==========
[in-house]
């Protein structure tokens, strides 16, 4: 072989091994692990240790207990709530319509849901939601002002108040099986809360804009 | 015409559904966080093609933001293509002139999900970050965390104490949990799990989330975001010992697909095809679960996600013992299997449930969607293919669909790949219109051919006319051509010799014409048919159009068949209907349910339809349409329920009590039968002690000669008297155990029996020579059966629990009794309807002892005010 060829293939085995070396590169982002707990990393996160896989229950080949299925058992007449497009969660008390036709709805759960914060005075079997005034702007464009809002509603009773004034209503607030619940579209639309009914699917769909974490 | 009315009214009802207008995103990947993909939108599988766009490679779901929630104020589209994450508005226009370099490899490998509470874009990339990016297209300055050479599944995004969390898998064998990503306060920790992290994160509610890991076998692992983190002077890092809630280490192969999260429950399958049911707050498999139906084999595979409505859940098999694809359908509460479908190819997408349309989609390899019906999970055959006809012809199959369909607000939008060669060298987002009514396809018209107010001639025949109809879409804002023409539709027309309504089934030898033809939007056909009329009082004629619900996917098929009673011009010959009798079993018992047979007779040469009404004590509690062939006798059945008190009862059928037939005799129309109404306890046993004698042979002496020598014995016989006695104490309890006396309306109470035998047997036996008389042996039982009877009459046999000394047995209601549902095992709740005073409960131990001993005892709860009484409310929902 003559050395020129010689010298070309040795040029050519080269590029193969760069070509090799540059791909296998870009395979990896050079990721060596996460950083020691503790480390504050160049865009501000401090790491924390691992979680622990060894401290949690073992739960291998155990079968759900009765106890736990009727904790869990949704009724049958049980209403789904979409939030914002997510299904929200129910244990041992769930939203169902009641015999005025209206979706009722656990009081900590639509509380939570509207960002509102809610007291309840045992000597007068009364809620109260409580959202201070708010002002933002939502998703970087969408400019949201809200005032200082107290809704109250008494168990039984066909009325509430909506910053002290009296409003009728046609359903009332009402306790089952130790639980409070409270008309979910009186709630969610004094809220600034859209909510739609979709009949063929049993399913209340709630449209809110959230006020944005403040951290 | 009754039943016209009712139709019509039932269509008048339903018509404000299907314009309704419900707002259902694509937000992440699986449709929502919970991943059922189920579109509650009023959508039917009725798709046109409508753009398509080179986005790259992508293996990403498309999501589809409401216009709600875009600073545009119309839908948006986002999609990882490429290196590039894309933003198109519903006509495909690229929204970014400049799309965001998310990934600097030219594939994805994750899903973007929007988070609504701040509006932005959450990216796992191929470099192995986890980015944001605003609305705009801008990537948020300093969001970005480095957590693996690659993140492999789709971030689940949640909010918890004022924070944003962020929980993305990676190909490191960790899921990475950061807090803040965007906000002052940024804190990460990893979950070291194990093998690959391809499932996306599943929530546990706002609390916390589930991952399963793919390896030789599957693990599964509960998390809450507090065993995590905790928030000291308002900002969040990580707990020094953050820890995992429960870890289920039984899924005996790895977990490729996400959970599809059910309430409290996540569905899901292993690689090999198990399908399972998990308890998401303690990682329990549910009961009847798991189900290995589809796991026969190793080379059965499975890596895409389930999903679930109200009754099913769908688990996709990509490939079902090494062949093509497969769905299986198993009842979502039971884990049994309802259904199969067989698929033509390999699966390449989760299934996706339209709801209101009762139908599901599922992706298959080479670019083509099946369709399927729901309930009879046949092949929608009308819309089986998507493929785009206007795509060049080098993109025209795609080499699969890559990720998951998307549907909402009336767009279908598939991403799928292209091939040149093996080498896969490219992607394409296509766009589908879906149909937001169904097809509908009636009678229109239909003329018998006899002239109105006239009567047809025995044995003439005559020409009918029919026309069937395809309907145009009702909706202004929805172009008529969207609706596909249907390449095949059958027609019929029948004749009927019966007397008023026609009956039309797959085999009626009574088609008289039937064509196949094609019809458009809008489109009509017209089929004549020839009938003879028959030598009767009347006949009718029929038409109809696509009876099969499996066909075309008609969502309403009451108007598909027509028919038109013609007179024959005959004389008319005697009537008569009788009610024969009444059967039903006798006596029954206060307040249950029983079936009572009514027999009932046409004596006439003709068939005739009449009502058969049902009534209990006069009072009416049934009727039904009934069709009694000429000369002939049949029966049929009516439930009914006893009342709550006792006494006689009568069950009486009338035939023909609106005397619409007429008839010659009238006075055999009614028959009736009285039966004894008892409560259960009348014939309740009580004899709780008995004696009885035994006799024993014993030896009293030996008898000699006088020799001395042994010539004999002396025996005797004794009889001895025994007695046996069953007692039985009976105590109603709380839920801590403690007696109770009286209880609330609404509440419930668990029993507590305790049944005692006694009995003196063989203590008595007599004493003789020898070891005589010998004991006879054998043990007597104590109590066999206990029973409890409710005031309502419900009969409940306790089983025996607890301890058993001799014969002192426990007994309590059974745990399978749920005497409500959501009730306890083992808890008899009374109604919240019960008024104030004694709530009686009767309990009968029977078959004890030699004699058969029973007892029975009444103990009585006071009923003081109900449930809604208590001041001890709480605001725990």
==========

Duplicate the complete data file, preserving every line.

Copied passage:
[in-house]
């Protein structure tokens, strides 16, 4: 072989091994692990240790207990709530319509849901939601002002108040099986809360804009 | 015409559904966080093609933001293509002139999900970050965390104490949990799990989330975001010992697909095809679960996600013992299997449930969607293919669909790949219109051919006319051509010799014409048919159009068949209907349910339809349409329920009590039968002690000669008297155990029996020579059966629990009794309807002892005010 060829293939085995070396590169982002707990990393996160896989229950080949299925058992007449497009969660008390036709709805759960914060005075079997005034702007464009809002509603009773004034209503607030619940579209639309009914699917769909974490 | 009315009214009802207008995103990947993909939108599988766009490679779901929630104020589209994450508005226009370099490899490998509470874009990339990016297209300055050479599944995004969390898998064998990503306060920790992290994160509610890991076998692992983190002077890092809630280490192969999260429950399958049911707050498999139906084999595979409505859940098999694809359908509460479908190819997408349309989609390899019906999970055959006809012809199959369909607000939008060669060298987002009514396809018209107010001639025949109809879409804002023409539709027309309504089934030898033809939007056909009329009082004629619900996917098929009673011009010959009798079993018992047979007779040469009404004590509690062939006798059945008190009862059928037939005799129309109404306890046993004698042979002496020598014995016989006695104490309890006396309306109470035998047997036996008389042996039982009877009459046999000394047995209601549902095992709740005073409960131990001993005892709860009484409310929902 003559050395020129010689010298070309040795040029050519080269590029193969760069070509090799540059791909296998870009395979990896050079990721060596996460950083020691503790480390504050160049865009501000401090790491924390691992979680622990060894401290949690073992739960291998155990079968759900009765106890736990009727904790869990949704009724049958049980209403789904979409939030914002997510299904929200129910244990041992769930939203169902009641015999005025209206979706009722656990009081900590639509509380939570509207960002509102809610007291309840045992000597007068009364809620109260409580959202201070708010002002933002939502998703970087969408400019949201809200005032200082107290809704109250008494168990039984066909009325509430909506910053002290009296409003009728046609359903009332009402306790089952130790639980409070409270008309979910009186709630969610004094809220600034859209909510739609979709009949063929049993399913209340709630449209809110959230006020944005403040951290 | 009754039943016209009712139709019509039932269509008048339903018509404000299907314009309704419900707002259902694509937000992440699986449709929502919970991943059922189920579109509650009023959508039917009725798709046109409508753009398509080179986005790259992508293996990403498309999501589809409401216009709600875009600073545009119309839908948006986002999609990882490429290196590039894309933003198109519903006509495909690229929204970014400049799309965001998310990934600097030219594939994805994750899903973007929007988070609504701040509006932005959450990216796992191929470099192995986890980015944001605003609305705009801008990537948020300093969001970005480095957590693996690659993140492999789709971030689940949640909010918890004022924070944003962020929980993305990676190909490191960790899921990475950061807090803040965007906000002052940024804190990460990893979950070291194990093998690959391809499932996306599943929530546990706002609390916390589930991952399963793919390896030789599957693990599964509960998390809450507090065993995590905790928030000291308002900002969040990580707990020094953050820890995992429960870890289920039984899924005996790895977990490729996400959970599809059910309430409290996540569905899901292993690689090999198990399908399972998990308890998401303690990682329990549910009961009847798991189900290995589809796991026969190793080379059965499975890596895409389930999903679930109200009754099913769908688990996709990509490939079902090494062949093509497969769905299986198993009842979502039971884990049994309802259904199969067989698929033509390999699966390449989760299934996706339209709801209101009762139908599901599922992706298959080479670019083509099946369709399927729901309930009879046949092949929608009308819309089986998507493929785009206007795509060049080098993109025209795609080499699969890559990720998951998307549907909402009336767009279908598939991403799928292209091939040149093996080498896969490219992607394409296509766009589908879906149909937001169904097809509908009636009678229109239909003329018998006899002239109105006239009567047809025995044995003439005559020409009918029919026309069937395809309907145009009702909706202004929805172009008529969207609706596909249907390449095949059958027609019929029948004749009927019966007397008023026609009956039309797959085999009626009574088609008289039937064509196949094609019809458009809008489109009509017209089929004549020839009938003879028959030598009767009347006949009718029929038409109809696509009876099969499996066909075309008609969502309403009451108007598909027509028919038109013609007179024959005959004389008319005697009537008569009788009610024969009444059967039903006798006596029954206060307040249950029983079936009572009514027999009932046409004596006439003709068939005739009449009502058969049902009534209990006069009072009416049934009727039904009934069709009694000429000369002939049949029966049929009516439930009914006893009342709550006792006494006689009568069950009486009338035939023909609106005397619409007429008839010659009238006075055999009614028959009736009285039966004894008892409560259960009348014939309740009580004899709780008995004696009885035994006799024993014993030896009293030996008898000699006088020799001395042994010539004999002396025996005797004794009889001895025994007695046996069953007692039985009976105590109603709380839920801590403690007696109770009286209880609330609404509440419930668990029993507590305790049944005692006694009995003196063989203590008595007599004493003789020898070891005589010998004991006879054998043990007597104590109590066999206990029973409890409710005031309502419900009969409940306790089983025996607890301890058993001799014969002192426990007994309590059974745990399978749920005497409500959501009730306890083992808890008899009374109604919240019960008024104030004694709530009686009767309990009968029977078959004890030699004699058969029973007892029975009444103990009585006071009923003081109900449930809604208590001041001890709480605001725990």